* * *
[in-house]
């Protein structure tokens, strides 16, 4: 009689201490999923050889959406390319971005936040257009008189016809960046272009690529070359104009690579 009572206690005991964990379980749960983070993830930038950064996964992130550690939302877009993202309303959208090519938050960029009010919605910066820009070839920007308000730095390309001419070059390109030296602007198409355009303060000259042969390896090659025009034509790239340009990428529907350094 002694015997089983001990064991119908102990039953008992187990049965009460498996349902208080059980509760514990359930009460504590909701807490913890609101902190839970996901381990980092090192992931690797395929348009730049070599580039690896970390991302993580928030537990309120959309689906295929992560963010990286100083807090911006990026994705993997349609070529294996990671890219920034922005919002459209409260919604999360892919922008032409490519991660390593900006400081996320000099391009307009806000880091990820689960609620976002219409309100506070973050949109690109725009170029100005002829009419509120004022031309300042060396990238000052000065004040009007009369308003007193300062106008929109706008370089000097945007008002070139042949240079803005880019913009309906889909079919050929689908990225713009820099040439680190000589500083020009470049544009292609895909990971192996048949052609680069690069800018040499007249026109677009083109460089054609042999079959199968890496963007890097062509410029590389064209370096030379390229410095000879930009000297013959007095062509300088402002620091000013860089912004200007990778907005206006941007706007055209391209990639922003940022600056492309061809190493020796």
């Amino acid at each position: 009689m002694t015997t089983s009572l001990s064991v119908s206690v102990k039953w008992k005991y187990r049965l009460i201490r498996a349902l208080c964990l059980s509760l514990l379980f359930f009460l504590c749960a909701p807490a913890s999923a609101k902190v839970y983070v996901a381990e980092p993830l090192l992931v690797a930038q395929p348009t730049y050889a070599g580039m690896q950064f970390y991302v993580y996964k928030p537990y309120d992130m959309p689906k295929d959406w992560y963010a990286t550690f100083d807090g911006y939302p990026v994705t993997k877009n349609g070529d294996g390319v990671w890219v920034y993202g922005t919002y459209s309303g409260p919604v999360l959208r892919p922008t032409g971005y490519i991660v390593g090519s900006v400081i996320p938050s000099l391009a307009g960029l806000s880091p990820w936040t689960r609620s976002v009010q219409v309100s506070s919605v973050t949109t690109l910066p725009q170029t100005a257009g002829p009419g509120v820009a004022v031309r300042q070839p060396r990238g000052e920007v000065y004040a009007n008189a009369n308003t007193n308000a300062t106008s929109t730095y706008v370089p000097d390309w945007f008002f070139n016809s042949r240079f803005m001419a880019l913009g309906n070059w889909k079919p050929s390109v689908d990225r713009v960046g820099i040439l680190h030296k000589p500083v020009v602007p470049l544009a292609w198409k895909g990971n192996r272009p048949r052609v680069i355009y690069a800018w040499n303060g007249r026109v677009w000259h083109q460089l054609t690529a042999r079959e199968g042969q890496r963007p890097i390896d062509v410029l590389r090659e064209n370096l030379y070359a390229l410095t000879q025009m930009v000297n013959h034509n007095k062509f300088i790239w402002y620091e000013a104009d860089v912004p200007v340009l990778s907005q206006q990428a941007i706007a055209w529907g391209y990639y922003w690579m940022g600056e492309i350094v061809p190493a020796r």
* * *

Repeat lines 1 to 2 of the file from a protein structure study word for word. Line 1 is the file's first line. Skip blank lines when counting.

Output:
[in-house]
């Protein structure tokens, strides 16, 4: 009689201490999923050889959406390319971005936040257009008189016809960046272009690529070359104009690579 009572206690005991964990379980749960983070993830930038950064996964992130550690939302877009993202309303959208090519938050960029009010919605910066820009070839920007308000730095390309001419070059390109030296602007198409355009303060000259042969390896090659025009034509790239340009990428529907350094 002694015997089983001990064991119908102990039953008992187990049965009460498996349902208080059980509760514990359930009460504590909701807490913890609101902190839970996901381990980092090192992931690797395929348009730049070599580039690896970390991302993580928030537990309120959309689906295929992560963010990286100083807090911006990026994705993997349609070529294996990671890219920034922005919002459209409260919604999360892919922008032409490519991660390593900006400081996320000099391009307009806000880091990820689960609620976002219409309100506070973050949109690109725009170029100005002829009419509120004022031309300042060396990238000052000065004040009007009369308003007193300062106008929109706008370089000097945007008002070139042949240079803005880019913009309906889909079919050929689908990225713009820099040439680190000589500083020009470049544009292609895909990971192996048949052609680069690069800018040499007249026109677009083109460089054609042999079959199968890496963007890097062509410029590389064209370096030379390229410095000879930009000297013959007095062509300088402002620091000013860089912004200007990778907005206006941007706007055209391209990639922003940022600056492309061809190493020796």